Better yet. Don't answer those questions. Forget about what you did. Start from scratch. Here's why:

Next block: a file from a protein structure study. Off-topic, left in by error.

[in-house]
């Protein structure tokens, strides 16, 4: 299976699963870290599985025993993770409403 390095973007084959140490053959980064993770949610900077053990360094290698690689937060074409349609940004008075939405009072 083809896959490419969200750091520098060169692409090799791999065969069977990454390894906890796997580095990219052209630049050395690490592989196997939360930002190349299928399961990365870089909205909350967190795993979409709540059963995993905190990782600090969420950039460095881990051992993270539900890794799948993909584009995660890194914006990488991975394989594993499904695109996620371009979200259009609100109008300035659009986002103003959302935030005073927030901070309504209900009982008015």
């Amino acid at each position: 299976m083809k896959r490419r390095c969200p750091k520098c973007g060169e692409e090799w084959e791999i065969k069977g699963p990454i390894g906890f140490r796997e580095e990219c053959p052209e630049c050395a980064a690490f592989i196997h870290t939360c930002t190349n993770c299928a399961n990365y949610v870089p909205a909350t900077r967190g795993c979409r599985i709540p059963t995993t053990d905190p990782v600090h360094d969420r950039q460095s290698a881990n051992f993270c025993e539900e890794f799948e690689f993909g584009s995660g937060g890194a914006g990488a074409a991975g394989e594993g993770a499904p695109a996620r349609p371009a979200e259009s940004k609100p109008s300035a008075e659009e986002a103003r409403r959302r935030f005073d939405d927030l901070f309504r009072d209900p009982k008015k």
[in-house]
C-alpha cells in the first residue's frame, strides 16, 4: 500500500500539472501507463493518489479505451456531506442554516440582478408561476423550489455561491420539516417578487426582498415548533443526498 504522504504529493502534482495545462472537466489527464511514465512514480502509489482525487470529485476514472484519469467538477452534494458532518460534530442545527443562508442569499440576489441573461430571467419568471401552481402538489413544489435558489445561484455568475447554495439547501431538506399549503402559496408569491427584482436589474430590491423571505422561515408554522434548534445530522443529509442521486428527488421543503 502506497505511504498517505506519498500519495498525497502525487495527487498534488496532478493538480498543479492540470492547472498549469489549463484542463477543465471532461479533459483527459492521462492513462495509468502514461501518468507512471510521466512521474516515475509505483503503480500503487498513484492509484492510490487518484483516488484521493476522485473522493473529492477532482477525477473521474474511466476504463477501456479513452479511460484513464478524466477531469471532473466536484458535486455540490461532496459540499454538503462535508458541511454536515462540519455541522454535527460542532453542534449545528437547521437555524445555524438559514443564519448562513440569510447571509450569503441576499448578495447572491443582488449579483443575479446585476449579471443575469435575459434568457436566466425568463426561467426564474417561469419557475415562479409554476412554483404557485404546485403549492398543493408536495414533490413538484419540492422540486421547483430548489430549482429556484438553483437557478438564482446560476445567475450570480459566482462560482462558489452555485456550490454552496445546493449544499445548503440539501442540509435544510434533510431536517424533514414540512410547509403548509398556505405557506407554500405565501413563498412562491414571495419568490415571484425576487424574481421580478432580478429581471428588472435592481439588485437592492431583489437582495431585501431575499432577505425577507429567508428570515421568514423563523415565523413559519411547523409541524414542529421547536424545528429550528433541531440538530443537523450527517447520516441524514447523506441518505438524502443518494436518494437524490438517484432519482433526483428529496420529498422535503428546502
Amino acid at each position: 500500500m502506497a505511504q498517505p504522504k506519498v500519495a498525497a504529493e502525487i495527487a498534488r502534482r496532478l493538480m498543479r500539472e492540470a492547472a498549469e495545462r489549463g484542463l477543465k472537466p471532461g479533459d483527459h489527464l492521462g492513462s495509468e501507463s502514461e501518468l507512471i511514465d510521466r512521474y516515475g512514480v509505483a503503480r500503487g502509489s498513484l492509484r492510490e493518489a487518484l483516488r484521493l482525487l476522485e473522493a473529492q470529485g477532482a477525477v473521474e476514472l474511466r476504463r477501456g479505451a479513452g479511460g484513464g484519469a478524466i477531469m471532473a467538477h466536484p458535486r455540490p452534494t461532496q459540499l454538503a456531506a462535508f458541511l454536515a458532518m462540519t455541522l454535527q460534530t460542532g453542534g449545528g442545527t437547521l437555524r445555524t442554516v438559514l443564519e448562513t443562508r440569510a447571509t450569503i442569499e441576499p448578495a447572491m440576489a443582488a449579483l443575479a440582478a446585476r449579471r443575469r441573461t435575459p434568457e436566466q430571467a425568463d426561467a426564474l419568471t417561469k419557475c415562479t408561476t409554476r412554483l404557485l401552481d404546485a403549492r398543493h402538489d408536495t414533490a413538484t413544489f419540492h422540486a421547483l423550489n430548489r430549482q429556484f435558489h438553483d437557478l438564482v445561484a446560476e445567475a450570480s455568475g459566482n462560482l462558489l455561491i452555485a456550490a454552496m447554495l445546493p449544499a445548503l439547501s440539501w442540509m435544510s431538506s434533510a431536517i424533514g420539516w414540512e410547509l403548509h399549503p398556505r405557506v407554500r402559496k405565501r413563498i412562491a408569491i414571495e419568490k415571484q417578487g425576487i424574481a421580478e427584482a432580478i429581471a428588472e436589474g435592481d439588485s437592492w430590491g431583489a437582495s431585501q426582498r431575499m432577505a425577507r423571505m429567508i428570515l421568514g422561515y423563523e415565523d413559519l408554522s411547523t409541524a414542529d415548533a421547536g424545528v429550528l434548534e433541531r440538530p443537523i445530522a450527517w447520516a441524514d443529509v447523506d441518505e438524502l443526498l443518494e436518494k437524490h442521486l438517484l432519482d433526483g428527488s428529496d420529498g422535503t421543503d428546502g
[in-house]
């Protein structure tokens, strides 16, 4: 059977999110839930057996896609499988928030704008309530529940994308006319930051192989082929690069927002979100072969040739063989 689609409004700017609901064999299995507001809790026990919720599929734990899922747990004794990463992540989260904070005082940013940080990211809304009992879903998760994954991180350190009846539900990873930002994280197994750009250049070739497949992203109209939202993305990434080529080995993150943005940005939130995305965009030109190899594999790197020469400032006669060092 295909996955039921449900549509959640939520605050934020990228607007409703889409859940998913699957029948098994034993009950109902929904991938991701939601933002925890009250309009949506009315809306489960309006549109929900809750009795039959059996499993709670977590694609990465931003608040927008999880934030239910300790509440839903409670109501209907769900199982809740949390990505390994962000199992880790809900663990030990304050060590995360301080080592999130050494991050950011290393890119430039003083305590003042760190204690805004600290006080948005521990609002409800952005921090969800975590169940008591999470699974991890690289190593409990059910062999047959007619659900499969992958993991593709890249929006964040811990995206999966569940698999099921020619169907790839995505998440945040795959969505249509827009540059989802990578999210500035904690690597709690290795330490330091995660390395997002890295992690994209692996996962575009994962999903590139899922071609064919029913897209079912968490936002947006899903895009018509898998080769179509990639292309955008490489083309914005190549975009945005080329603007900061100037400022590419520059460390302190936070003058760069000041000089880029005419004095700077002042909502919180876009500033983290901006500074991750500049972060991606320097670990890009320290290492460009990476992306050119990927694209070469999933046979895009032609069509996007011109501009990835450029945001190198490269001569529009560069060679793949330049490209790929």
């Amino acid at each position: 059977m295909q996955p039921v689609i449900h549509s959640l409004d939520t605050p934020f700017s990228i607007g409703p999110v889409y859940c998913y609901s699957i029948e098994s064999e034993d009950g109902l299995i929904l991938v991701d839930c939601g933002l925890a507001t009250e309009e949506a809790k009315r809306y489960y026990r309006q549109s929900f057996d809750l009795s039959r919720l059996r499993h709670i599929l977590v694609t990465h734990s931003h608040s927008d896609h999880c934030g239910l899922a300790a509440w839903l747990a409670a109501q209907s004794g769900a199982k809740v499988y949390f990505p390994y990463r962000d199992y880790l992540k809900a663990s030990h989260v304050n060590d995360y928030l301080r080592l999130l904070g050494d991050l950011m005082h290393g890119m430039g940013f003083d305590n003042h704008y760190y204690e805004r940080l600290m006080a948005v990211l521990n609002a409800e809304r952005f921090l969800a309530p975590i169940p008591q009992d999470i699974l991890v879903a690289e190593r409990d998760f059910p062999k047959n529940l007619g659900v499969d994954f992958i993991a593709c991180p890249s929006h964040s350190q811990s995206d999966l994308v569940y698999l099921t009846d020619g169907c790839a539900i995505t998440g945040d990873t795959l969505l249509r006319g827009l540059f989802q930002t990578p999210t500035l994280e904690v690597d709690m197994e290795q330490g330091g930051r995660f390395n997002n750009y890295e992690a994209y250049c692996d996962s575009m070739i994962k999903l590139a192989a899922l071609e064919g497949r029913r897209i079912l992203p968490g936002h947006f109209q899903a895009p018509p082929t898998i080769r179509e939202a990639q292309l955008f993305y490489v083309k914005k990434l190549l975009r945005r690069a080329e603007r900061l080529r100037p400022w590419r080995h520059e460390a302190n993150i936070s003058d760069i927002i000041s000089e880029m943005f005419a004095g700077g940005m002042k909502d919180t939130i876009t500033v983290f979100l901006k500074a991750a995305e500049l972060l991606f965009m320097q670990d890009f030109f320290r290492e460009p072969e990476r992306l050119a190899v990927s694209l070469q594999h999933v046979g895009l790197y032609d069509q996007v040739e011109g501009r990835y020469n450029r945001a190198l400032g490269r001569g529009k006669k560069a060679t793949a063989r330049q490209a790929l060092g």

If you did a Full install, before you get yourself locked into it by installing a lot of applications, you should know that “Full” and “Frugal” are “Terms of Art” as used by Puppies. They don't mean what most people familiar with Windows or other Linux distros think they mean. [b]Both Full and Frugal install the same operating system and the same applications.[/b] Both can make use of the same additional applications. Puppies are one of the perhaps 4 of the 100s of Linux distros designed to run as a Frugal Install. What Full means is that it requires the dedicated use of an entire partition, formatted as Linux. What Frugal means is that it can be run from a Folder on any drive/partition, co-existing with one other operating system which requires an entire partition, and as many other Frugally installed operating systems as you can fit on that partition "Frugally using your hard-drive". [Puppies don't need any other operating system, nor have to be in a folder; they can be placed at the root of a partition. But, even if you run only one Puppy, placing it in a folder provides an advantage: you can easily try a different –such as newer-- Puppy by locating it in a different folder].